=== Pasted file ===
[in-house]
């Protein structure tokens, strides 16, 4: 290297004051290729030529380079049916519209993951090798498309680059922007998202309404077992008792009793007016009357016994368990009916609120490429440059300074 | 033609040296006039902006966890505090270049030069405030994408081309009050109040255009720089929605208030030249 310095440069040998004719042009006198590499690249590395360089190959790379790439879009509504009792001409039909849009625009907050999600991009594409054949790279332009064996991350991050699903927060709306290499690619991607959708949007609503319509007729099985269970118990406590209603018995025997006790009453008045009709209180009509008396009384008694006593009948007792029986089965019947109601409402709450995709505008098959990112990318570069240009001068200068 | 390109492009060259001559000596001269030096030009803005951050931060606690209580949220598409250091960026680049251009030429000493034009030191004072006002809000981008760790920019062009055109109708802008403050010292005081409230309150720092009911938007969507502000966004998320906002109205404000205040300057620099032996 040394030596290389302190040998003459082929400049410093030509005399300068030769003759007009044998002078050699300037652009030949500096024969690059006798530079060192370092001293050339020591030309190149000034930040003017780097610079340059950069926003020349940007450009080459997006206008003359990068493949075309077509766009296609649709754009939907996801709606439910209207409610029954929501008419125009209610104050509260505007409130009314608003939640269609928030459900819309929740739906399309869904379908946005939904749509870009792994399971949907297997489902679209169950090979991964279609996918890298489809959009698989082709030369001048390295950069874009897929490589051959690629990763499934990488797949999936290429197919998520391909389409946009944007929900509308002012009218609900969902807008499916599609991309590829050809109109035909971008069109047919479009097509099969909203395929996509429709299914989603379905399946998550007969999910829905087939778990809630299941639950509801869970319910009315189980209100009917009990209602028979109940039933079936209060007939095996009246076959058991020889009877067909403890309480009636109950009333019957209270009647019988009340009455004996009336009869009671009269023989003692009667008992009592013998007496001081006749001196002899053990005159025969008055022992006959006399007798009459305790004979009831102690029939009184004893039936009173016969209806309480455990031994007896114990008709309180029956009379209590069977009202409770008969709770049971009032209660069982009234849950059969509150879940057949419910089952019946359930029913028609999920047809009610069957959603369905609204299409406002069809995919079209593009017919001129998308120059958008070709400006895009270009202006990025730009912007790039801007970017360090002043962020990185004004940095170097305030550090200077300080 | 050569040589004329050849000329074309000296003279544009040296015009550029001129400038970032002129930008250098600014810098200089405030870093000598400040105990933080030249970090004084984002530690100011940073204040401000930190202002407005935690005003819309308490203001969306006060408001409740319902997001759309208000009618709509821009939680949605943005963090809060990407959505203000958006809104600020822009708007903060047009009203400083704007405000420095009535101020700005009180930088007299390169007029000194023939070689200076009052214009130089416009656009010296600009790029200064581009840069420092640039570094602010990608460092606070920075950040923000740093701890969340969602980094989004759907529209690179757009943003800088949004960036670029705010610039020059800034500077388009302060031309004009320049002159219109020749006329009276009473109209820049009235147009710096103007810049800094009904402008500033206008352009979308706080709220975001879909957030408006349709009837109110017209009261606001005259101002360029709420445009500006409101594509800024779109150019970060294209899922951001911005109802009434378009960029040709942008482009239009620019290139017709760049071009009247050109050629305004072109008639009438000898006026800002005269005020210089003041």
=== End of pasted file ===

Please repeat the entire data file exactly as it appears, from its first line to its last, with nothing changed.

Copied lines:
[in-house]
């Protein structure tokens, strides 16, 4: 290297004051290729030529380079049916519209993951090798498309680059922007998202309404077992008792009793007016009357016994368990009916609120490429440059300074 | 033609040296006039902006966890505090270049030069405030994408081309009050109040255009720089929605208030030249 310095440069040998004719042009006198590499690249590395360089190959790379790439879009509504009792001409039909849009625009907050999600991009594409054949790279332009064996991350991050699903927060709306290499690619991607959708949007609503319509007729099985269970118990406590209603018995025997006790009453008045009709209180009509008396009384008694006593009948007792029986089965019947109601409402709450995709505008098959990112990318570069240009001068200068 | 390109492009060259001559000596001269030096030009803005951050931060606690209580949220598409250091960026680049251009030429000493034009030191004072006002809000981008760790920019062009055109109708802008403050010292005081409230309150720092009911938007969507502000966004998320906002109205404000205040300057620099032996 040394030596290389302190040998003459082929400049410093030509005399300068030769003759007009044998002078050699300037652009030949500096024969690059006798530079060192370092001293050339020591030309190149000034930040003017780097610079340059950069926003020349940007450009080459997006206008003359990068493949075309077509766009296609649709754009939907996801709606439910209207409610029954929501008419125009209610104050509260505007409130009314608003939640269609928030459900819309929740739906399309869904379908946005939904749509870009792994399971949907297997489902679209169950090979991964279609996918890298489809959009698989082709030369001048390295950069874009897929490589051959690629990763499934990488797949999936290429197919998520391909389409946009944007929900509308002012009218609900969902807008499916599609991309590829050809109109035909971008069109047919479009097509099969909203395929996509429709299914989603379905399946998550007969999910829905087939778990809630299941639950509801869970319910009315189980209100009917009990209602028979109940039933079936209060007939095996009246076959058991020889009877067909403890309480009636109950009333019957209270009647019988009340009455004996009336009869009671009269023989003692009667008992009592013998007496001081006749001196002899053990005159025969008055022992006959006399007798009459305790004979009831102690029939009184004893039936009173016969209806309480455990031994007896114990008709309180029956009379209590069977009202409770008969709770049971009032209660069982009234849950059969509150879940057949419910089952019946359930029913028609999920047809009610069957959603369905609204299409406002069809995919079209593009017919001129998308120059958008070709400006895009270009202006990025730009912007790039801007970017360090002043962020990185004004940095170097305030550090200077300080 | 050569040589004329050849000329074309000296003279544009040296015009550029001129400038970032002129930008250098600014810098200089405030870093000598400040105990933080030249970090004084984002530690100011940073204040401000930190202002407005935690005003819309308490203001969306006060408001409740319902997001759309208000009618709509821009939680949605943005963090809060990407959505203000958006809104600020822009708007903060047009009203400083704007405000420095009535101020700005009180930088007299390169007029000194023939070689200076009052214009130089416009656009010296600009790029200064581009840069420092640039570094602010990608460092606070920075950040923000740093701890969340969602980094989004759907529209690179757009943003800088949004960036670029705010610039020059800034500077388009302060031309004009320049002159219109020749006329009276009473109209820049009235147009710096103007810049800094009904402008500033206008352009979308706080709220975001879909957030408006349709009837109110017209009261606001005259101002360029709420445009500006409101594509800024779109150019970060294209899922951001911005109802009434378009960029040709942008482009239009620019290139017709760049071009009247050109050629305004072109008639009438000898006026800002005269005020210089003041």